Human life histories and the demographic transition: A case study from Finland, 1870–1949
Article first published online: 4 MAR 2003
Copyright © 2003 Wiley-Liss, Inc.
American Journal of Physical Anthropology
Volume 120, Issue 4, pages 384–390, April 2003
How to Cite
Korpelainen, H. (2003), Human life histories and the demographic transition: A case study from Finland, 1870–1949. Am. J. Phys. Anthropol., 120: 384–390. doi: 10.1002/ajpa.10191
- Issue published online: 4 MAR 2003
- Article first published online: 4 MAR 2003
- Manuscript Accepted: 13 SEP 2002
- Manuscript Received: 26 OCT 2000
- University of Helsinki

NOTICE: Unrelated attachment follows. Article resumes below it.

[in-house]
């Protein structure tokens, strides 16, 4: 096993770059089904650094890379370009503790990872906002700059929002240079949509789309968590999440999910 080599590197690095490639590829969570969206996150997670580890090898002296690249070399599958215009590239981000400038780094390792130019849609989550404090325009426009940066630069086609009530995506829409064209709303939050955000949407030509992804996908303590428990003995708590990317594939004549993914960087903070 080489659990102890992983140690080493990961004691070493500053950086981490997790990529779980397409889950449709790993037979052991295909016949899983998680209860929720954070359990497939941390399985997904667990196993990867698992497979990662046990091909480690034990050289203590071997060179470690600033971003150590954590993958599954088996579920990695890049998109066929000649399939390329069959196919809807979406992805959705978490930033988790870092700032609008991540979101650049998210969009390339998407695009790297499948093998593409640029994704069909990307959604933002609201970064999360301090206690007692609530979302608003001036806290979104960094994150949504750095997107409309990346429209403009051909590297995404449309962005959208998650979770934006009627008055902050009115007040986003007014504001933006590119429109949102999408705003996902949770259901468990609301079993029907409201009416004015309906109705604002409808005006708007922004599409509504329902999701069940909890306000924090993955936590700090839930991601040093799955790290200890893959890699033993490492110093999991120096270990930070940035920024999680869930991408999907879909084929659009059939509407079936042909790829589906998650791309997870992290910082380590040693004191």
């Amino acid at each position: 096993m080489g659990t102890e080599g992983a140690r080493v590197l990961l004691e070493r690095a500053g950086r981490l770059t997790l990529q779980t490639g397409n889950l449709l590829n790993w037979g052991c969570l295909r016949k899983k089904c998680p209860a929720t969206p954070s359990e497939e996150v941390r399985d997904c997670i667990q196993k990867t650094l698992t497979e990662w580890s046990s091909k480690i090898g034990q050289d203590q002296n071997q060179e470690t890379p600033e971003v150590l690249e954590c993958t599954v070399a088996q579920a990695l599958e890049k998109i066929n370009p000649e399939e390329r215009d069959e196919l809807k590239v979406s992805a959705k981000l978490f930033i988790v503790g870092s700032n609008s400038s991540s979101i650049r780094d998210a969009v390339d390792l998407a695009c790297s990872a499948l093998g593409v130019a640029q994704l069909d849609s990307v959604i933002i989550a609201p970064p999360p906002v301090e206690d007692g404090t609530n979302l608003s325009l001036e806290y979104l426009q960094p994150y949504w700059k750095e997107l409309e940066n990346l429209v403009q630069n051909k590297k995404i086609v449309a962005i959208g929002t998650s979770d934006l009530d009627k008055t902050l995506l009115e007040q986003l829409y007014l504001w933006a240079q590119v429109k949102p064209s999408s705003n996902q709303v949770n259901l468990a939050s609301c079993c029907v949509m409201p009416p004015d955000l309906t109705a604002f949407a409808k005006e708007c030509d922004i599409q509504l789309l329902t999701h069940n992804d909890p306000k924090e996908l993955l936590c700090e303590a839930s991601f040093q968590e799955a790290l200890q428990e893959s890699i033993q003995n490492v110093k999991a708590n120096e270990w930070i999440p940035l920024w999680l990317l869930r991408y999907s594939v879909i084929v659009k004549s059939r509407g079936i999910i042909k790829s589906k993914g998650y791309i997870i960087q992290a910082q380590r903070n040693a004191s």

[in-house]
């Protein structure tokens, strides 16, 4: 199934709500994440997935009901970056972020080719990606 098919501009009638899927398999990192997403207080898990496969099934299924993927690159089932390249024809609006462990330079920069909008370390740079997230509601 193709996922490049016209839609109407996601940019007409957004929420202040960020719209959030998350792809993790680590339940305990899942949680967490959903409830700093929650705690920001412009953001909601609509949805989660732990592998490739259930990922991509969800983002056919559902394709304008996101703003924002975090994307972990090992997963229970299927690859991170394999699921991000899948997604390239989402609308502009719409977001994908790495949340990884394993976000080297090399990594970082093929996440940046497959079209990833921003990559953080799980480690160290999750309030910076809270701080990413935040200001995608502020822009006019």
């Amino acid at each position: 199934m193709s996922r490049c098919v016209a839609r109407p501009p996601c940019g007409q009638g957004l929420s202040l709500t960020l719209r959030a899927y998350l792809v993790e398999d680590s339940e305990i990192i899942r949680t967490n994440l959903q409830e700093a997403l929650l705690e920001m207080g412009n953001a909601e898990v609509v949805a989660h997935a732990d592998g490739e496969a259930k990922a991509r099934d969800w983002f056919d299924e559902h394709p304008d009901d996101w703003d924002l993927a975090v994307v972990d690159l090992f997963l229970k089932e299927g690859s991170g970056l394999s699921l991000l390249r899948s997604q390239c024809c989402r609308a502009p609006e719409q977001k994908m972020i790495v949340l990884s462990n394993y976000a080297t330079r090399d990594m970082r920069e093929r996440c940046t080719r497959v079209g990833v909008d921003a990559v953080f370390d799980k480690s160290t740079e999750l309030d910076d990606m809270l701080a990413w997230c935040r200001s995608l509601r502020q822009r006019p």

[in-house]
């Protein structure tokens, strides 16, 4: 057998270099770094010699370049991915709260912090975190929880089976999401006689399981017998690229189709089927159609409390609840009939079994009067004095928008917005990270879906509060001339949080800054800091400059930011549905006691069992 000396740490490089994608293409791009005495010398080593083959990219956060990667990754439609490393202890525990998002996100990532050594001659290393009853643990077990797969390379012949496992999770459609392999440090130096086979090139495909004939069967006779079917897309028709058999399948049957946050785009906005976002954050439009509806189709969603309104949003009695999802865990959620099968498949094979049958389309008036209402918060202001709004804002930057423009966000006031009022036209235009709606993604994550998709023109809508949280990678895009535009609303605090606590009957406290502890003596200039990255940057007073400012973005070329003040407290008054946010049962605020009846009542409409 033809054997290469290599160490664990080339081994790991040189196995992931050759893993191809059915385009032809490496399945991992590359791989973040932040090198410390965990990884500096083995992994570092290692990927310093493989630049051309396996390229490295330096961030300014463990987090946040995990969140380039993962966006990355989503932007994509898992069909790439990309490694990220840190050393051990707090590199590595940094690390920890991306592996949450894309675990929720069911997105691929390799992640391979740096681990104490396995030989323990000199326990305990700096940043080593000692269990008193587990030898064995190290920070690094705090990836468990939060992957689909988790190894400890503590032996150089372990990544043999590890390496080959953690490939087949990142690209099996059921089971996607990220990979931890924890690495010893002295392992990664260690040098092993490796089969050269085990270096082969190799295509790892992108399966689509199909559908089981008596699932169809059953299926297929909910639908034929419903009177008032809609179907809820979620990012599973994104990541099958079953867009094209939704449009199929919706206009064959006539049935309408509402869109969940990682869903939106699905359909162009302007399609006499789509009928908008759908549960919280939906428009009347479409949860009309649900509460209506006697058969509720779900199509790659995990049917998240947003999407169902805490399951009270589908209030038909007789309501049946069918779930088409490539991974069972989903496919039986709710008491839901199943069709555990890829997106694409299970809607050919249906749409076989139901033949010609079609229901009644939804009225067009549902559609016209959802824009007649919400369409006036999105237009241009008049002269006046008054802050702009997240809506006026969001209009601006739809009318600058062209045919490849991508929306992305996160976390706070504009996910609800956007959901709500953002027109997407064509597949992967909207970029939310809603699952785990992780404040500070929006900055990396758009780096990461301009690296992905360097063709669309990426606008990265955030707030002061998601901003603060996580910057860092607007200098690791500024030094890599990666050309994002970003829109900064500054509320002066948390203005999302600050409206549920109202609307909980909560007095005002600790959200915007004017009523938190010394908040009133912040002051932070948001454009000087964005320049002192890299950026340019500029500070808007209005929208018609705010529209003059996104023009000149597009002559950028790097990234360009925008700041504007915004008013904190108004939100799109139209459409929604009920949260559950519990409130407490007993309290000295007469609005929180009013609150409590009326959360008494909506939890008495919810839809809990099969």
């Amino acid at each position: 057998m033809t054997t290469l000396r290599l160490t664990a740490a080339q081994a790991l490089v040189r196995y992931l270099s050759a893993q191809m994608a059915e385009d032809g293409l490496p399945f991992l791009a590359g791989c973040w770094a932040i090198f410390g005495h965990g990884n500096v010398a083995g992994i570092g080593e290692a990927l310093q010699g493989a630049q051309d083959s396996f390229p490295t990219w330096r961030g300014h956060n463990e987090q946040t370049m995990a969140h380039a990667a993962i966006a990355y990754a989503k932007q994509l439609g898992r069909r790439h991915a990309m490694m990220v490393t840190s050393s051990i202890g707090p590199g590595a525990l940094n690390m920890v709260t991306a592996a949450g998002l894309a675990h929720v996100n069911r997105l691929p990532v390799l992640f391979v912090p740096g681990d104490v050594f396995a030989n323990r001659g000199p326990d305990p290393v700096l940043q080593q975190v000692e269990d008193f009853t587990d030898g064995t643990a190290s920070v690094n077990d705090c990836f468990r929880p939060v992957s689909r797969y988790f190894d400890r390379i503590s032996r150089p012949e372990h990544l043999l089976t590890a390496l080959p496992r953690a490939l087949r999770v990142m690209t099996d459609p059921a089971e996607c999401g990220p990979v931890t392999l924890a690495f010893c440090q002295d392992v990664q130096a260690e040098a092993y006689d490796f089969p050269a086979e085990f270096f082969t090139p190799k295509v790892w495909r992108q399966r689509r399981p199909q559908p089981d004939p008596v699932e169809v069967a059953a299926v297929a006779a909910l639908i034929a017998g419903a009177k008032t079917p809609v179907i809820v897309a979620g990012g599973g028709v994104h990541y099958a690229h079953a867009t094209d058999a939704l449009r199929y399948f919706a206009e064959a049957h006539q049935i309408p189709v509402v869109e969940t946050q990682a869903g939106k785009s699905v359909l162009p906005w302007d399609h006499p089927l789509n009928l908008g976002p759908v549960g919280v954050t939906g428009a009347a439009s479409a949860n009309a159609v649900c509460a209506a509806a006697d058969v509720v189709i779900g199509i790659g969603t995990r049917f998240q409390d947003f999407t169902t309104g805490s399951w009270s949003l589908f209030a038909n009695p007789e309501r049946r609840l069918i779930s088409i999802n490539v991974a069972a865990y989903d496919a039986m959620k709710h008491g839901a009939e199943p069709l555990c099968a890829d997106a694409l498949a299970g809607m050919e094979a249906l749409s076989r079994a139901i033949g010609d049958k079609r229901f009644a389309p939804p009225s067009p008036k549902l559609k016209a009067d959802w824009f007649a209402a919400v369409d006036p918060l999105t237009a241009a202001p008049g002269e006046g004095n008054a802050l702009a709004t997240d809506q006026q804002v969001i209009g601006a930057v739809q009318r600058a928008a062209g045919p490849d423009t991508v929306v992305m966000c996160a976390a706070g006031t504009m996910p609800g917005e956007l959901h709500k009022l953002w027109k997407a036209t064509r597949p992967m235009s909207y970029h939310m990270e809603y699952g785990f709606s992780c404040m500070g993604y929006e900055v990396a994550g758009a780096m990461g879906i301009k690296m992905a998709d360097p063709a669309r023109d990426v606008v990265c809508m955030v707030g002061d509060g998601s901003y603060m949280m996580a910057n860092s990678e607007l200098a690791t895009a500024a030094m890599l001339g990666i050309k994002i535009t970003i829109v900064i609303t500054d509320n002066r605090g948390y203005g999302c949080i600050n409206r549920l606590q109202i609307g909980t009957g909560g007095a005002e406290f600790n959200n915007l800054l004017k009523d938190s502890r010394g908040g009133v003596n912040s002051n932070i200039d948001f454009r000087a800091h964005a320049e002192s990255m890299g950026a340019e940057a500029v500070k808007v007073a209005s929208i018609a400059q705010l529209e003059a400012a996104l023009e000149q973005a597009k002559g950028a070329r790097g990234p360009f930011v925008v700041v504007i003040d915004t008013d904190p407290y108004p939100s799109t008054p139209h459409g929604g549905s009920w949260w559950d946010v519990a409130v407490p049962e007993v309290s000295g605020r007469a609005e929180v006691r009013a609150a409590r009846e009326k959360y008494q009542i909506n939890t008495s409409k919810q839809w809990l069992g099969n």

The life histories of humans who were engaged in reproduction during the demographic transition were investigated. It was discovered that these life histories were subject to great changes during the period involving the birth cohorts from the years 1870–1949. Although the number of all and surviving children decreased during this period, the individual fitness values (λ) of females remained quite even. The λ values are sensitive not only to reproductive quantity but also to the timing of reproduction. Therefore, the effective change in female fitness during the demographic transition may not be as dramatic as previously thought. When studying the level of selection (or rather the opportunity for selection), it was found that mortality selection steadily decreased to a very low level. However, fertility selection and total selection, which were relatively low for the cohorts 1870–1889, increased before the steep decrease that was detected for the cohorts 1930–1949. The situation reflects the presence of considerable variance in fertility for the cohorts 1890–1929, when the mean fertility was decreasing. A previously found trade-off between female longevity and reproductive success appeared less significant, apparently due to the presence of more plentiful resources and voluntary limitation of reproduction. The deviation from the potential fitness maximization and the presence of subfertility have become prevalent in human populations. Am J Phys Anthropol 120:384–390, 2003. © 2003 Wiley-Liss, Inc.